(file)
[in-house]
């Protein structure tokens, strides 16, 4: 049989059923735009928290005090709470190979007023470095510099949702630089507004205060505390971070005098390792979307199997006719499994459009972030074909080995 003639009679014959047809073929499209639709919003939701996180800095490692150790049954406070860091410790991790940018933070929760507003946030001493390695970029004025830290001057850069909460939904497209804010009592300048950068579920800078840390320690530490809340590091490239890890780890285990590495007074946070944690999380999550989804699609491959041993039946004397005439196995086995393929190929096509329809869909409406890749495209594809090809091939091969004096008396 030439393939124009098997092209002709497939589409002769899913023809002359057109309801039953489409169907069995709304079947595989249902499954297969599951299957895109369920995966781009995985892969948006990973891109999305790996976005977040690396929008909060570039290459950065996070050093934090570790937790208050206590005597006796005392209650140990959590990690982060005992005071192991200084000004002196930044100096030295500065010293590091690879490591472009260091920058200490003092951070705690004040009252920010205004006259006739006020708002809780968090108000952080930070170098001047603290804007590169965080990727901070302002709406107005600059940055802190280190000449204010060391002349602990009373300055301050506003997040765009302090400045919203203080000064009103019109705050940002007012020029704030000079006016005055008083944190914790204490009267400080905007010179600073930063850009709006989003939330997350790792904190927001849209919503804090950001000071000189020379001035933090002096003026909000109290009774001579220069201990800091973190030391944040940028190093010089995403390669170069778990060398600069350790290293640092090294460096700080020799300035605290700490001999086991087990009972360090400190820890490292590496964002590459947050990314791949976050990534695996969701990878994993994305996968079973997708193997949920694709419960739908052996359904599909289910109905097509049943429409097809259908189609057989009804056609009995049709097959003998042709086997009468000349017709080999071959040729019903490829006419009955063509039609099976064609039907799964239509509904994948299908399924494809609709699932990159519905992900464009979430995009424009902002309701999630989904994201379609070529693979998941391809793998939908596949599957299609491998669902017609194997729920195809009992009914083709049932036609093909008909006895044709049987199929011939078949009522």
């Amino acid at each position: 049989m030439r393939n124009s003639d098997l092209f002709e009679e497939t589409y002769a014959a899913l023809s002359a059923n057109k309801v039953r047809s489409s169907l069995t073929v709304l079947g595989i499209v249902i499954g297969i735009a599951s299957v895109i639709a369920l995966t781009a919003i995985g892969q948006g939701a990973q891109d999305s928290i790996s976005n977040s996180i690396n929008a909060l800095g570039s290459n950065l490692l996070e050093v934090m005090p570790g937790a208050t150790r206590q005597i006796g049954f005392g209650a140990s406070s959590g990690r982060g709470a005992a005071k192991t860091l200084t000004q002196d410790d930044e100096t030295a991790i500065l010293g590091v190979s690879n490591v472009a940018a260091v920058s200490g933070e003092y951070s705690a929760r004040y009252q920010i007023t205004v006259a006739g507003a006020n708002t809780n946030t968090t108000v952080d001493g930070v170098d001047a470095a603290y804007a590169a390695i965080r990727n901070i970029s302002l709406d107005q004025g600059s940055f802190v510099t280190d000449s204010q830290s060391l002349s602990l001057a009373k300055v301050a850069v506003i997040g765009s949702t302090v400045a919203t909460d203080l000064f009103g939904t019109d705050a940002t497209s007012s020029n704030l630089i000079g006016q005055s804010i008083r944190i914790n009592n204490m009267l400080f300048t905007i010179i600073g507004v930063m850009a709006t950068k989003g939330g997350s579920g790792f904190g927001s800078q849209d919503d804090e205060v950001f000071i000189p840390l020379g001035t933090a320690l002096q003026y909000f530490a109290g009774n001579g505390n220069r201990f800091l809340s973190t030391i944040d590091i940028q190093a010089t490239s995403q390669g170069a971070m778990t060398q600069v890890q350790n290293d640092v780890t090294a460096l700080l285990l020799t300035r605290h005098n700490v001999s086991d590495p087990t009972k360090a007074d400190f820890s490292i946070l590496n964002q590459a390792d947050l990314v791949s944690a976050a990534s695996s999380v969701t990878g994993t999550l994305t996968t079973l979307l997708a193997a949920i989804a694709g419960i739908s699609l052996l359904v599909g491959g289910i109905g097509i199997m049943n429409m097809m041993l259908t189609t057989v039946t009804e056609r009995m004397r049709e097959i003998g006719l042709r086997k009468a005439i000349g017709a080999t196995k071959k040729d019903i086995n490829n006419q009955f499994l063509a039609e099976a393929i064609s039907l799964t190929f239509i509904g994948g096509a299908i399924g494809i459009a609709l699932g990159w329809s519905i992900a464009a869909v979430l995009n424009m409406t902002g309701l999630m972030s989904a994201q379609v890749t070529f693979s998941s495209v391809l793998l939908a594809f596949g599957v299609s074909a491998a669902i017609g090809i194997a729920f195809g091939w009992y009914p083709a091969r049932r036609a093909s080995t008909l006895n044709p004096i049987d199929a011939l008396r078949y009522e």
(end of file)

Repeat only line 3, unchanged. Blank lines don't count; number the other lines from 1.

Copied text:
């Amino acid at each position: 049989m030439r393939n124009s003639d098997l092209f002709e009679e497939t589409y002769a014959a899913l023809s002359a059923n057109k309801v039953r047809s489409s169907l069995t073929v709304l079947g595989i499209v249902i499954g297969i735009a599951s299957v895109i639709a369920l995966t781009a919003i995985g892969q948006g939701a990973q891109d999305s928290i790996s976005n977040s996180i690396n929008a909060l800095g570039s290459n950065l490692l996070e050093v934090m005090p570790g937790a208050t150790r206590q005597i006796g049954f005392g209650a140990s406070s959590g990690r982060g709470a005992a005071k192991t860091l200084t000004q002196d410790d930044e100096t030295a991790i500065l010293g590091v190979s690879n490591v472009a940018a260091v920058s200490g933070e003092y951070s705690a929760r004040y009252q920010i007023t205004v006259a006739g507003a006020n708002t809780n946030t968090t108000v952080d001493g930070v170098d001047a470095a603290y804007a590169a390695i965080r990727n901070i970029s302002l709406d107005q004025g600059s940055f802190v510099t280190d000449s204010q830290s060391l002349s602990l001057a009373k300055v301050a850069v506003i997040g765009s949702t302090v400045a919203t909460d203080l000064f009103g939904t019109d705050a940002t497209s007012s020029n704030l630089i000079g006016q005055s804010i008083r944190i914790n009592n204490m009267l400080f300048t905007i010179i600073g507004v930063m850009a709006t950068k989003g939330g997350s579920g790792f904190g927001s800078q849209d919503d804090e205060v950001f000071i000189p840390l020379g001035t933090a320690l002096q003026y909000f530490a109290g009774n001579g505390n220069r201990f800091l809340s973190t030391i944040d590091i940028q190093a010089t490239s995403q390669g170069a971070m778990t060398q600069v890890q350790n290293d640092v780890t090294a460096l700080l285990l020799t300035r605290h005098n700490v001999s086991d590495p087990t009972k360090a007074d400190f820890s490292i946070l590496n964002q590459a390792d947050l990314v791949s944690a976050a990534s695996s999380v969701t990878g994993t999550l994305t996968t079973l979307l997708a193997a949920i989804a694709g419960i739908s699609l052996l359904v599909g491959g289910i109905g097509i199997m049943n429409m097809m041993l259908t189609t057989v039946t009804e056609r009995m004397r049709e097959i003998g006719l042709r086997k009468a005439i000349g017709a080999t196995k071959k040729d019903i086995n490829n006419q009955f499994l063509a039609e099976a393929i064609s039907l799964t190929f239509i509904g994948g096509a299908i399924g494809i459009a609709l699932g990159w329809s519905i992900a464009a869909v979430l995009n424009m409406t902002g309701l999630m972030s989904a994201q379609v890749t070529f693979s998941s495209v391809l793998l939908a594809f596949g599957v299609s074909a491998a669902i017609g090809i194997a729920f195809g091939w009992y009914p083709a091969r049932r036609a093909s080995t008909l006895n044709p004096i049987d199929a011939l008396r078949y009522e």